The U.S. Hydrate Database stores information on a relational Oracle based system with Web-Oracle infrastructure for Web-based dissemination. It contains some 120 physical properties of hydrates, as well as evaluated experimental data, allowing for continuous updating and reliability analysis. The database is constructed so that it may be connected with international databases through a portal, which is under development from ODATA.


  • Gas Hydrate Advisory Group was established - project assembled a set of experts in the hydrates field to serve as an advisory committee during the development of the USA Hydrate Database. Members of the committee include: Dr. Dendy Sloan of the Colorado School of Mines, Dr. Timothy S. Collett of the USGS Denver Federal Center, Dr. George Claypool, Former Chief Scientist on Chevron JIP Project, Tom Smith of the Queens College, NY, and the project PI Michael Frenkel of NIST.
  • Database contents have been established and target data is being collected and archived. It will include but not be limited to thermophysical properties, phase equilibrium, and crystal structure.
  • Extensions to Guided Data Capture (GDC) and SOURCE Data System have been completed and were designed for capture of thermophysical properties, phase equilibria and crystal structure for gas hydrates.
  • Developed consistency between Gas Hydrate Mark-up Language (GHML) and the NIST Thermo Mark-up Language (ThermoML) for thermodynamic properties.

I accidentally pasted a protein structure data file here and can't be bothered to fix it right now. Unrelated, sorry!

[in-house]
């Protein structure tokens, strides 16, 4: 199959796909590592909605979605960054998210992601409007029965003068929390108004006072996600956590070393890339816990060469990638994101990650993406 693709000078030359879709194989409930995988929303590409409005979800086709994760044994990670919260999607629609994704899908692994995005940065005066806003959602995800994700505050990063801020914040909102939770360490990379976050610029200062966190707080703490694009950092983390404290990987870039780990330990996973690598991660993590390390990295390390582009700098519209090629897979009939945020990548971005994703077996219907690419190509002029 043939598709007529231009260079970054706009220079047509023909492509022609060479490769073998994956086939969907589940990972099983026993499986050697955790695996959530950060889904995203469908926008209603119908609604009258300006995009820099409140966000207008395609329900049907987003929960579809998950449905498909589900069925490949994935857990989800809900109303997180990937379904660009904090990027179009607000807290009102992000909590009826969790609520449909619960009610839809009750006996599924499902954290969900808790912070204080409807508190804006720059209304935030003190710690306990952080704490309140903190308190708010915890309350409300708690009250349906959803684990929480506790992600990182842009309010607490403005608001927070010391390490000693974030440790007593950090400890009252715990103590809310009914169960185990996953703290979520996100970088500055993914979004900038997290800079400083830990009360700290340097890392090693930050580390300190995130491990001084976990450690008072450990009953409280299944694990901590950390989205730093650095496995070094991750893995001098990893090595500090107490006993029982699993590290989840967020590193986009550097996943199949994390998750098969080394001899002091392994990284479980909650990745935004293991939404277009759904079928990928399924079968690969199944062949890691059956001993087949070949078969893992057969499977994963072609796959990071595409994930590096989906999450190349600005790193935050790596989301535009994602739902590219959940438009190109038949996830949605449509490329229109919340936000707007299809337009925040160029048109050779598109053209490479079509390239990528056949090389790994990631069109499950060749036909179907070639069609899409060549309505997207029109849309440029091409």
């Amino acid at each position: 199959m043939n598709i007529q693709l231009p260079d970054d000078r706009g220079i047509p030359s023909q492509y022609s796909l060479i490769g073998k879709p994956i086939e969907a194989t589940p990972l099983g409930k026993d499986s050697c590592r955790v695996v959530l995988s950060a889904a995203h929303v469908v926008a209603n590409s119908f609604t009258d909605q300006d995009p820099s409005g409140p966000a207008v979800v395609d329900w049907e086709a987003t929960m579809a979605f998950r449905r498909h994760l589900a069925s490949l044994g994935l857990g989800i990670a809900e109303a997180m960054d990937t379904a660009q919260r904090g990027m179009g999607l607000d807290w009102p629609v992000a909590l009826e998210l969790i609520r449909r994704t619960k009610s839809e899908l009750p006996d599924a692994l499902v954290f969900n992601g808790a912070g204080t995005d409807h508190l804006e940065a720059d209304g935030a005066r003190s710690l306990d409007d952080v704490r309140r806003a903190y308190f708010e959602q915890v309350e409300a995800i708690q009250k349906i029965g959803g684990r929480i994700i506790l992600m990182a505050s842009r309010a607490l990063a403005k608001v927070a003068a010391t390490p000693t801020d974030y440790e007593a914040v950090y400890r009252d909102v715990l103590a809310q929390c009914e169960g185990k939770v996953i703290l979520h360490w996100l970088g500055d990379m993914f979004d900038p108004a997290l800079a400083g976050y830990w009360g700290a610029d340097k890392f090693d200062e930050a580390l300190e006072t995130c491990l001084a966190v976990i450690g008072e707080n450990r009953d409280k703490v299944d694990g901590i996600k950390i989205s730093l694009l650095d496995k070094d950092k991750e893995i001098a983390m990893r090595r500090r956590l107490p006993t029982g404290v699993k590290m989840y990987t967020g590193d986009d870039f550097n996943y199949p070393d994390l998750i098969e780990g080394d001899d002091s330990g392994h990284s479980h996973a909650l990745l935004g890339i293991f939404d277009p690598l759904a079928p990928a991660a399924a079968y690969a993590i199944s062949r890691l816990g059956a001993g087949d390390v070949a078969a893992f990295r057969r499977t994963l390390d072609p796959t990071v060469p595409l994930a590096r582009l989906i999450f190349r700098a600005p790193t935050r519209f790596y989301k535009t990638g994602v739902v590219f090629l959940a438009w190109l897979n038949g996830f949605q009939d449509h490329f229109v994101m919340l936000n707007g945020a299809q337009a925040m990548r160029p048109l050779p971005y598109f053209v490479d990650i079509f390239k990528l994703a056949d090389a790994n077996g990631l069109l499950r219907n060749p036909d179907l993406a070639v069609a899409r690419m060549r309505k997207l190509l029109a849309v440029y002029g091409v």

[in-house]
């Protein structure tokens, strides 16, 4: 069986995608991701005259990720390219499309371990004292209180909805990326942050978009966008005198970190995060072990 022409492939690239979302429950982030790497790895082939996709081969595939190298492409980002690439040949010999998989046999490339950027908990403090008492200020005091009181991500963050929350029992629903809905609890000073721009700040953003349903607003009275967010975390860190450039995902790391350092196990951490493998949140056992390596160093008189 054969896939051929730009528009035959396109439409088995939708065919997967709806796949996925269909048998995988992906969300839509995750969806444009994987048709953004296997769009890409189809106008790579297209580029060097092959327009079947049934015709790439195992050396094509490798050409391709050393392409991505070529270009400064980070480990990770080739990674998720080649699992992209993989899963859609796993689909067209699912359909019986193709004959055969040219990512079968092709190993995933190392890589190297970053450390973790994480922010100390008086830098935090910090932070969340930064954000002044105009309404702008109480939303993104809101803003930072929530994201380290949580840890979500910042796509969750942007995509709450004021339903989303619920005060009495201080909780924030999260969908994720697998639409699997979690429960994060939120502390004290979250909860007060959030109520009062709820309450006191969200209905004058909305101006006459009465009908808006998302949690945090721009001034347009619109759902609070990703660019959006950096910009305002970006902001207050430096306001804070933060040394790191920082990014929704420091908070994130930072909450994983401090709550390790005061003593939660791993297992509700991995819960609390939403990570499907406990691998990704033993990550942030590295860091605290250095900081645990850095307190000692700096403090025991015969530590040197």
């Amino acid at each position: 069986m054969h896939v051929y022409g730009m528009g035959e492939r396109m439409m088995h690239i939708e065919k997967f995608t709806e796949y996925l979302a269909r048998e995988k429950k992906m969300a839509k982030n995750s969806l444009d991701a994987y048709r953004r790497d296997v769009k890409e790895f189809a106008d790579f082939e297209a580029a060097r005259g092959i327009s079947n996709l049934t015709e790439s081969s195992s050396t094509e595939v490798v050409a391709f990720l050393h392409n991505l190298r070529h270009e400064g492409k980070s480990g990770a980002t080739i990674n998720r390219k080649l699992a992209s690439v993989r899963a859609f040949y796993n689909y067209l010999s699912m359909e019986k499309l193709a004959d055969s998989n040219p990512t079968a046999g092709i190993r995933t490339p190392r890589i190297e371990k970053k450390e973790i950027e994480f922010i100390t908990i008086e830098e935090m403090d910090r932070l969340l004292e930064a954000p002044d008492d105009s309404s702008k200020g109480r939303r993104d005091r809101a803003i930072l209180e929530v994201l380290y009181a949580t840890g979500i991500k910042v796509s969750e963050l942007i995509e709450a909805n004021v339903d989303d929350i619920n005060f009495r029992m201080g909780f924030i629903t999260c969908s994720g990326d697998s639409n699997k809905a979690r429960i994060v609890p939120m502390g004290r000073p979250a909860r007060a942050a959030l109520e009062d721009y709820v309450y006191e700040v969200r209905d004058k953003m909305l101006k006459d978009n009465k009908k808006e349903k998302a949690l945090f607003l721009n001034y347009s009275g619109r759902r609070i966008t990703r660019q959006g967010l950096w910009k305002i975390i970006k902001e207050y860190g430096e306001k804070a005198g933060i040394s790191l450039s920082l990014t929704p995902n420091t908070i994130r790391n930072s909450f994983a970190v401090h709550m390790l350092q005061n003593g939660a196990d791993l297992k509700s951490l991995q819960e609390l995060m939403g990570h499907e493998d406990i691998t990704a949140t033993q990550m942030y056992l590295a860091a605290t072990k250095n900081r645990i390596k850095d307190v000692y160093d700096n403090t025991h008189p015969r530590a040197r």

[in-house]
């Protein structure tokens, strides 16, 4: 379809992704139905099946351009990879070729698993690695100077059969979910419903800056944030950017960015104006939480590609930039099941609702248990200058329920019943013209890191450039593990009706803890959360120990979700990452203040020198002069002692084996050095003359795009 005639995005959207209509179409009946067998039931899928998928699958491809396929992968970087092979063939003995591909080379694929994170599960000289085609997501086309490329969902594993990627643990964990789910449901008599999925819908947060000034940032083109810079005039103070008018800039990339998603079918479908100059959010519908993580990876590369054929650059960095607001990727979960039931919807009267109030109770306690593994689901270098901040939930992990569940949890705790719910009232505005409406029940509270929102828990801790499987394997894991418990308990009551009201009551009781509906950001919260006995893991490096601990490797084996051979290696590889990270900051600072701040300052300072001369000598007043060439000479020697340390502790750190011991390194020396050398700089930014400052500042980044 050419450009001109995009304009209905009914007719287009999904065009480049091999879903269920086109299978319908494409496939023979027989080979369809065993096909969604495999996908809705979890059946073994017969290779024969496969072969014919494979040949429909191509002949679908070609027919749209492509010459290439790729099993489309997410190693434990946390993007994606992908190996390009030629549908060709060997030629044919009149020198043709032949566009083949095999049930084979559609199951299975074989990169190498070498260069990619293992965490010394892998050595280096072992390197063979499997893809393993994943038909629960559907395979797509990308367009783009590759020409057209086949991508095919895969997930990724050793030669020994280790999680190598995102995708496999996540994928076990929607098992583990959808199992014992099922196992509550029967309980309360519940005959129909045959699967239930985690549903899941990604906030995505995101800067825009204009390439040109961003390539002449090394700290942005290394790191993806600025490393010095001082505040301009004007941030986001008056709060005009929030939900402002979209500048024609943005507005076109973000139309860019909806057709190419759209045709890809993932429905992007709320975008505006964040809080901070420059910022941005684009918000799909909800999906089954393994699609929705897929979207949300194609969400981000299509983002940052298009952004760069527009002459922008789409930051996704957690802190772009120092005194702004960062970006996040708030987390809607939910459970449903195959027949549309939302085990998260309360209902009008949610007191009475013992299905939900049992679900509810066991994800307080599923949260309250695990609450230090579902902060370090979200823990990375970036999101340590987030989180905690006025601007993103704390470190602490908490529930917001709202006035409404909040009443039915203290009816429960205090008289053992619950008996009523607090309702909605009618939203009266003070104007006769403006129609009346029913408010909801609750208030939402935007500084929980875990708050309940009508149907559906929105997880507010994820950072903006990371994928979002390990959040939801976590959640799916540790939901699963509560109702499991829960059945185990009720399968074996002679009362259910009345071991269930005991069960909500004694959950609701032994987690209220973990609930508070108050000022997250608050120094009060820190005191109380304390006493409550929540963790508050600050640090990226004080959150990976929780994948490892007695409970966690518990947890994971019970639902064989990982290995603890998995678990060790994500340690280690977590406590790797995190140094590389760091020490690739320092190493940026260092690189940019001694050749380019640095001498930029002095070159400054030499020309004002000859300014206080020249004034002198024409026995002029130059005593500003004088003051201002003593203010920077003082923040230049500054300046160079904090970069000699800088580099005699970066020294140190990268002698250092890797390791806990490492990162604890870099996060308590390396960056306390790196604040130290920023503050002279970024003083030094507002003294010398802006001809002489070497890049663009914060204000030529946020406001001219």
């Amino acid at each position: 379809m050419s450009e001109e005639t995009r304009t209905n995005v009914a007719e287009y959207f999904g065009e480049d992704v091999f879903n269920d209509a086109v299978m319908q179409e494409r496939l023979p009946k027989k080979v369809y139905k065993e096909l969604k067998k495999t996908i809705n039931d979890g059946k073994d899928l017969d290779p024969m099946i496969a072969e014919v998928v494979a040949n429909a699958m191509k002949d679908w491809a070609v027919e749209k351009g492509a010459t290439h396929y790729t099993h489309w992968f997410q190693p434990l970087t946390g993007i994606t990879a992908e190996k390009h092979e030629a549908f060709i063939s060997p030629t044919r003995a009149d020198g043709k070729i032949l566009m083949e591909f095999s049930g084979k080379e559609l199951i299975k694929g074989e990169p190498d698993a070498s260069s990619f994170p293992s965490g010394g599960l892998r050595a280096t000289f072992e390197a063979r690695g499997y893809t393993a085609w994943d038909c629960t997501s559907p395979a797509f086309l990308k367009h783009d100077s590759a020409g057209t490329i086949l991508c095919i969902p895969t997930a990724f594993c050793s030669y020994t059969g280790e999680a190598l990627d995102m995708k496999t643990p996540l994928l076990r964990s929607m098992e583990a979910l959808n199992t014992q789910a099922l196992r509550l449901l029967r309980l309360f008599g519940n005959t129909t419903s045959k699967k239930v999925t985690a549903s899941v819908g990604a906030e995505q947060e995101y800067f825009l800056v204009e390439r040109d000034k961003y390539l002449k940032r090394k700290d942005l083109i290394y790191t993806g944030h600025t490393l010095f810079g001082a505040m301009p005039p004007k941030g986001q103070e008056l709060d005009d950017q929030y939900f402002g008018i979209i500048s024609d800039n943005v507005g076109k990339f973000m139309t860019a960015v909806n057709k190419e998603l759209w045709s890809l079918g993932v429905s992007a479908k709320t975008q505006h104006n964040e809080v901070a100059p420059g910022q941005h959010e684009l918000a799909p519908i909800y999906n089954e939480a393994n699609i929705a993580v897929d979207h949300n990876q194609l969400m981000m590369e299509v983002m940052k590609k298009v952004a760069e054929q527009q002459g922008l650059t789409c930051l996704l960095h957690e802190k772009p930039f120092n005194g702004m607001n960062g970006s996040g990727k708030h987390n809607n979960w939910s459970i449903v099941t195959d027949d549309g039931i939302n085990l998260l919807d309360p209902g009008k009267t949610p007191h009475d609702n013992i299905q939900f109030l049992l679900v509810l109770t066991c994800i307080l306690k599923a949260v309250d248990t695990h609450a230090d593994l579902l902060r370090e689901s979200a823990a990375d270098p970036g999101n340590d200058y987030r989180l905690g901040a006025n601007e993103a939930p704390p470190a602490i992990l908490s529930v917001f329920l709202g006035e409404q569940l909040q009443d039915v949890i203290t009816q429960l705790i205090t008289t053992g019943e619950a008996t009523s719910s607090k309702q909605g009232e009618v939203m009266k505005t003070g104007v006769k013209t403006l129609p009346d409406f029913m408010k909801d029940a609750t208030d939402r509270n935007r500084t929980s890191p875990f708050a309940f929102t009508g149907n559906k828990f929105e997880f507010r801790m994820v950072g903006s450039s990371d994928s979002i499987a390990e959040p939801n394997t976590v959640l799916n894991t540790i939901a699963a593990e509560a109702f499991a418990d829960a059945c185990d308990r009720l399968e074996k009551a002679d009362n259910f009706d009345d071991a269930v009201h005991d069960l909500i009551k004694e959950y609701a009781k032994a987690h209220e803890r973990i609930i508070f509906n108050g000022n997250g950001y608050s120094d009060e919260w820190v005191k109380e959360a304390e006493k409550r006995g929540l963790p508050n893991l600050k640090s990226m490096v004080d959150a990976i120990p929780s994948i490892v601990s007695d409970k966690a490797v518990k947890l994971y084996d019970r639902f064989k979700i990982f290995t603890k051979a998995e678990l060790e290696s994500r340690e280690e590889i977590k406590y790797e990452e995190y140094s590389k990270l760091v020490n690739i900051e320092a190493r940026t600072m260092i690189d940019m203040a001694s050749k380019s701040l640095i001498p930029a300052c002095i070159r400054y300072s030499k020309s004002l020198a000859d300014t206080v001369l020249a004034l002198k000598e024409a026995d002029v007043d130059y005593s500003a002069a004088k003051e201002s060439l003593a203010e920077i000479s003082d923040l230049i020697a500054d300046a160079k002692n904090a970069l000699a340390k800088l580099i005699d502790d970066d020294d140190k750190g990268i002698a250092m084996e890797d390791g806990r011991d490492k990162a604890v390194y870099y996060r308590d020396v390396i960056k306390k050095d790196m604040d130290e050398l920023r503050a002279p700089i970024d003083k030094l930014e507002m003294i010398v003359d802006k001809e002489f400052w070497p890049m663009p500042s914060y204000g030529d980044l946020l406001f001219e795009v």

• Ken Kroelein and Mike Frenkel co-authored "Open Source for Clathrate Hydrates" that was presented at the Seventeenth Symposium on Thermophysical Properties in Boulder, CO June 21-26, 2009. The meeting was sponsored by the National Institute of Standards and Technology and the Joint ASME-AIChE Committee on Thermophysical Properties.
  • The “Clathrate Hydrate Physical Property Database” has been created and is now available at: [external site].
  • Phase 2 of the project included the completion of window-based guided data capture software, initial data collection activities, NIST SOURCE Data System Extension, and coordination of GHML and ThermoML as well as confirmation of functionality using data samples and initiation of design and development of an Oracle web interface and infrastructure.